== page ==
Water Oral History Project to celebrate county’s rich water heritage
SARASOTA COUNTY – The community is invited to take a step back in history at the annual Water Oral History Project public screening, which showcases oral histories as told by local area residents in videos produced by students from the New College of Florida. The Water Oral History Project serves to preserve storytelling traditions and oral histories, which would otherwise be lost over time. These personal narratives, as told by local residents, provide a glimpse into the area as it used to be and provide insight into the important roles that local water resources continue to play both economically and environmentally.
Join us at 6 p.m. Thursday, Jan. 28, for the reception, followed by the screening at 6:30 p.m., in the Mildred F. Sainer Pavilion on the New College of Florida’s Caples Campus, located at 5313 Bayshore Road, Sarasota. For directions, visit www.ncf.edu/directions.
Since the beginning of the Water Oral History Project in 2009, dozens of life stories have been documented and preserved. Last year’s project videos can be viewed by visiting Sarasota County Water Atlas at www.sarasotaoralhistory.com.
2016 Water Oral History participants:
- Dr. Ed James: Dr. James has been a steadfast advocate for improvements in the Newtown community and has inspired others through his work. For 29 years he was the producer and host of the “Black Almanac” television program and was a writer and associate producer of the television program “Positively Black.” Dr. James also worked as a columnist and governmental reporter for the Sarasota Journal and the New York Post.
- Laurel Kaiser: Kaiser was born in Sarasota, where she has lived all of her life. In her 20s, she fell in love with the sport of windsurfing. Since the late 1980s, Kaiser has taught windsurfing and kiteboarding to Sarasota residents and visitors alike. She is an advocate for environmental awareness and water access and is passionate about encouraging others to enjoy the water.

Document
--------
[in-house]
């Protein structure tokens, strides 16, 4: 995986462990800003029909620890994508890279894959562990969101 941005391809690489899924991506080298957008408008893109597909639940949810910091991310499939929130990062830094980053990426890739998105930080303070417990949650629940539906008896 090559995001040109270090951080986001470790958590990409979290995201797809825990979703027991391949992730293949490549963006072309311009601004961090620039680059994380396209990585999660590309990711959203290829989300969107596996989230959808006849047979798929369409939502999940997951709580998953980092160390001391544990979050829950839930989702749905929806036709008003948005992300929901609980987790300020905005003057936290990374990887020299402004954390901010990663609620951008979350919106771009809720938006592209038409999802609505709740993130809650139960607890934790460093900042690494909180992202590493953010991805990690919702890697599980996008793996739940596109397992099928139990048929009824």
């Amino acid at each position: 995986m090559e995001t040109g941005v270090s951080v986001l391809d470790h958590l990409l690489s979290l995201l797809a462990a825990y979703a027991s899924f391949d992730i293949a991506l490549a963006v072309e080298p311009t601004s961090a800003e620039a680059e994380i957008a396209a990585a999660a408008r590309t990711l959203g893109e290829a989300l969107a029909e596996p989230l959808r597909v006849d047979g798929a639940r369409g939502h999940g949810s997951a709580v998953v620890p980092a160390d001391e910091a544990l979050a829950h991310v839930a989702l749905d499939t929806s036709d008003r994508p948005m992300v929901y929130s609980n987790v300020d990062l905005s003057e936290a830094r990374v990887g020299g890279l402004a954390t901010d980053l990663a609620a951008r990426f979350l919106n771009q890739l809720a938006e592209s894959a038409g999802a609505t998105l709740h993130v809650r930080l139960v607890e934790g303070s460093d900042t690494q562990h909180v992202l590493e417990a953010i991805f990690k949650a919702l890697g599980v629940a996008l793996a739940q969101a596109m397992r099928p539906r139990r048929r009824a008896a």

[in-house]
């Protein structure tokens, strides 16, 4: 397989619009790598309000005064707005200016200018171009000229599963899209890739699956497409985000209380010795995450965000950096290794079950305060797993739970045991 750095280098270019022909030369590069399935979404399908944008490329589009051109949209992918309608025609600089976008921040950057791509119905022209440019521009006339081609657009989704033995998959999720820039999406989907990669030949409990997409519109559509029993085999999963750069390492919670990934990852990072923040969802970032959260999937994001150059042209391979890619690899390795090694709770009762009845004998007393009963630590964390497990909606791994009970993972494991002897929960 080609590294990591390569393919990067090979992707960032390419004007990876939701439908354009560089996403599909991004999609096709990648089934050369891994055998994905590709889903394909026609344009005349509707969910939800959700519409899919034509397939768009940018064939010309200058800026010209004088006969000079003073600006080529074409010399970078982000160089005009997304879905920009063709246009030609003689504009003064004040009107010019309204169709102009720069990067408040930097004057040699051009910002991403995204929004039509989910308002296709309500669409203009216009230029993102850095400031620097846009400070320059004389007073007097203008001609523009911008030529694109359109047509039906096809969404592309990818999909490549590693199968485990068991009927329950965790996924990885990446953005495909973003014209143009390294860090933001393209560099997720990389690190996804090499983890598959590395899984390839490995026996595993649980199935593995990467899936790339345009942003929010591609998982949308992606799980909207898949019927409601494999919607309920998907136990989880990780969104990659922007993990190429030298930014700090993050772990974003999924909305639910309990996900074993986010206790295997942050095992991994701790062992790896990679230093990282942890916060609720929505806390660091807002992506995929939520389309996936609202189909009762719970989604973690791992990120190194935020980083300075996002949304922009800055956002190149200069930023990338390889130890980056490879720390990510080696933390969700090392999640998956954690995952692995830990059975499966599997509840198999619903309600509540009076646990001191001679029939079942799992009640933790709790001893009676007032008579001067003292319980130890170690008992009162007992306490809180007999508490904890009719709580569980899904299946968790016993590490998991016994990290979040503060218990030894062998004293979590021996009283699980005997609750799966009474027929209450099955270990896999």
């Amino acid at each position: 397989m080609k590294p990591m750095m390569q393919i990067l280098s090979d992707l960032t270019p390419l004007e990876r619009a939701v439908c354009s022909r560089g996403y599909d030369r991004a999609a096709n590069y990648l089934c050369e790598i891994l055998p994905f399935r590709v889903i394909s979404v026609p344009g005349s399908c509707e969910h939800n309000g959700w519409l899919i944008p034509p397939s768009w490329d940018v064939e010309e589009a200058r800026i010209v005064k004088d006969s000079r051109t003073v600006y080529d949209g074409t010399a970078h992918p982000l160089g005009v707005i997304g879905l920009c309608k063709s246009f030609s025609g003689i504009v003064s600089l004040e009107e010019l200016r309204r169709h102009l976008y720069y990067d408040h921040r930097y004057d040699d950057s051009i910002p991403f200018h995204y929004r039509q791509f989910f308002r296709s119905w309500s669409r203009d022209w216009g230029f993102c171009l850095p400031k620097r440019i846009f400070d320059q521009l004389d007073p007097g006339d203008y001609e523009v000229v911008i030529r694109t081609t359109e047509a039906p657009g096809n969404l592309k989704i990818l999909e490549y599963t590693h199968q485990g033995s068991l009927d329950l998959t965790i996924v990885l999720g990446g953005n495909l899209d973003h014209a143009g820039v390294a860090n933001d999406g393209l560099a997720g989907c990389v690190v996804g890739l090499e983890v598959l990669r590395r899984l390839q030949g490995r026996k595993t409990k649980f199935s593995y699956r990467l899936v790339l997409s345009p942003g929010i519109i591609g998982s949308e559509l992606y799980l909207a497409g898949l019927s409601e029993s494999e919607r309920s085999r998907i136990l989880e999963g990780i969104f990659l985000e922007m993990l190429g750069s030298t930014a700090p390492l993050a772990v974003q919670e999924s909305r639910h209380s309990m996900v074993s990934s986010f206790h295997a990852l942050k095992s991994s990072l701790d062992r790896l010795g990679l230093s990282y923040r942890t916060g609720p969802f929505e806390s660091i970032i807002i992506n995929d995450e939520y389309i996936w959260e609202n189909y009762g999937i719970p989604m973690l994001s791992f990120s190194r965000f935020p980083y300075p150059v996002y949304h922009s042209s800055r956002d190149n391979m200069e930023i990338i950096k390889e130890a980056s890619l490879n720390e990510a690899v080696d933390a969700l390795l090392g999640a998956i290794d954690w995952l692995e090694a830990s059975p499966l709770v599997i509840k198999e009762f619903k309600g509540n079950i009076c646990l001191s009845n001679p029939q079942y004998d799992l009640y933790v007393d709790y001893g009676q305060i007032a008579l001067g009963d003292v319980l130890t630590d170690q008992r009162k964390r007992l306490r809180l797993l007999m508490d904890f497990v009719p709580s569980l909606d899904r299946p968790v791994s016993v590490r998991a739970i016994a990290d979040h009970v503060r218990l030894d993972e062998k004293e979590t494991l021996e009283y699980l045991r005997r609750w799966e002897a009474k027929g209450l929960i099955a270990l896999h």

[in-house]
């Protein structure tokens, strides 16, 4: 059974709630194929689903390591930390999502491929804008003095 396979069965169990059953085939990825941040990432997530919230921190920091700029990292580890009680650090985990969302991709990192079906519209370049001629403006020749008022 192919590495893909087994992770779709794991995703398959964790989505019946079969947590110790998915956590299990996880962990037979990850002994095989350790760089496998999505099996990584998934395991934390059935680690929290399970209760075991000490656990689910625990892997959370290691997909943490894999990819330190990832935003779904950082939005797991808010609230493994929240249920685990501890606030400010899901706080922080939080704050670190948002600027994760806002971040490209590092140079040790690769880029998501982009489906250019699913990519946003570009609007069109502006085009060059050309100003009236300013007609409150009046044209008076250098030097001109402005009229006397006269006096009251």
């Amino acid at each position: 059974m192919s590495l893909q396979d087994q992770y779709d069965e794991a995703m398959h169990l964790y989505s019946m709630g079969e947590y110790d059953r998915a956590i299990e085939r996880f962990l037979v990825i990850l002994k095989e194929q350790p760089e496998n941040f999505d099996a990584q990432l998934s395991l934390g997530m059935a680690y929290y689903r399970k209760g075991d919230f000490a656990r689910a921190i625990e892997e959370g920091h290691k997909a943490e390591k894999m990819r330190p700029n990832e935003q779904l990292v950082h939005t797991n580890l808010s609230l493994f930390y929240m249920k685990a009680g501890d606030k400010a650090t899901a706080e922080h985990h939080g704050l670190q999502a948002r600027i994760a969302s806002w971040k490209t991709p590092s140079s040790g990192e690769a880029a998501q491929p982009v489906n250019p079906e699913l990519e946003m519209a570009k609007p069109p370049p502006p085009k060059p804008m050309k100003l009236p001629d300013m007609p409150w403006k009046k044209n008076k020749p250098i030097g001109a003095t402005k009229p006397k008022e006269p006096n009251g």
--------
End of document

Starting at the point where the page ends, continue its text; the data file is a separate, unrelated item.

- Shelia Cassundra Hammond Atkins: Atkins was born in Manatee County in 1952 but has lived in Sarasota County for most of her life. Her parents were employed by Ralph and Ellen Caples. She grew up in the Newtown community, where she attended high school during integration. She currently works as a paraprofessional aide at Alta Vista Elementary. Atkins and her husband, former Sarasota mayor Fredd “Glossie” Atkins, still live in the Newtown area.
- Wade Harvin, Jr.: Harvin was born in Crescent City, Fla., and moved to Sarasota in 1940 when he was 5 years old. He was one of the first black bankers in Sarasota and brought Salvation Army bell-ringing to the Newtown community. He has lived in both the Newtown and Overtown communities, and he attends Bethlehem Baptist Church, which is the oldest African-American church in Sarasota.